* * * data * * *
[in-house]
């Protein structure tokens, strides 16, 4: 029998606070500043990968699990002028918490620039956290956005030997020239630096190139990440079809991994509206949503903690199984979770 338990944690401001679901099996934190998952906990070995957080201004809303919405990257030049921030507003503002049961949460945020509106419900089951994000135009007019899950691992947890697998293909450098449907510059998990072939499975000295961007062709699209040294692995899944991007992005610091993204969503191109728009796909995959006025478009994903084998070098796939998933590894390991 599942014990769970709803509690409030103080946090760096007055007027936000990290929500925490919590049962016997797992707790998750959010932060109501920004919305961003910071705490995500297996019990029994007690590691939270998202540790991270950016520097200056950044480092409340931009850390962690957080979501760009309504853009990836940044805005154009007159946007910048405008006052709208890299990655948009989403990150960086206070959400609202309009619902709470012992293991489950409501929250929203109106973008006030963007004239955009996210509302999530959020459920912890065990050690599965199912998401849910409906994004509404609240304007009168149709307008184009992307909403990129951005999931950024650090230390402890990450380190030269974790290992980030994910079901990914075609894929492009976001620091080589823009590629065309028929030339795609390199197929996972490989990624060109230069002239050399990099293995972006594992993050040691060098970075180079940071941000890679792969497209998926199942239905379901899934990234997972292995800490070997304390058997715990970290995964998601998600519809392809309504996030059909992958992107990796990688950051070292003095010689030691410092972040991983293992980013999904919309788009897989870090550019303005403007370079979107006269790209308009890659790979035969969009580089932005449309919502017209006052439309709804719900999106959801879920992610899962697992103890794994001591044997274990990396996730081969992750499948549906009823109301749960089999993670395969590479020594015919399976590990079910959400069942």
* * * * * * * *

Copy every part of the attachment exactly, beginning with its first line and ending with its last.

[in-house]
């Protein structure tokens, strides 16, 4: 029998606070500043990968699990002028918490620039956290956005030997020239630096190139990440079809991994509206949503903690199984979770 338990944690401001679901099996934190998952906990070995957080201004809303919405990257030049921030507003503002049961949460945020509106419900089951994000135009007019899950691992947890697998293909450098449907510059998990072939499975000295961007062709699209040294692995899944991007992005610091993204969503191109728009796909995959006025478009994903084998070098796939998933590894390991 599942014990769970709803509690409030103080946090760096007055007027936000990290929500925490919590049962016997797992707790998750959010932060109501920004919305961003910071705490995500297996019990029994007690590691939270998202540790991270950016520097200056950044480092409340931009850390962690957080979501760009309504853009990836940044805005154009007159946007910048405008006052709208890299990655948009989403990150960086206070959400609202309009619902709470012992293991489950409501929250929203109106973008006030963007004239955009996210509302999530959020459920912890065990050690599965199912998401849910409906994004509404609240304007009168149709307008184009992307909403990129951005999931950024650090230390402890990450380190030269974790290992980030994910079901990914075609894929492009976001620091080589823009590629065309028929030339795609390199197929996972490989990624060109230069002239050399990099293995972006594992993050040691060098970075180079940071941000890679792969497209998926199942239905379901899934990234997972292995800490070997304390058997715990970290995964998601998600519809392809309504996030059909992958992107990796990688950051070292003095010689030691410092972040991983293992980013999904919309788009897989870090550019303005403007370079979107006269790209308009890659790979035969969009580089932005449309919502017209006052439309709804719900999106959801879920992610899962697992103890794994001591044997274990990396996730081969992750499948549906009823109301749960089999993670395969590479020594015919399976590990079910959400069942």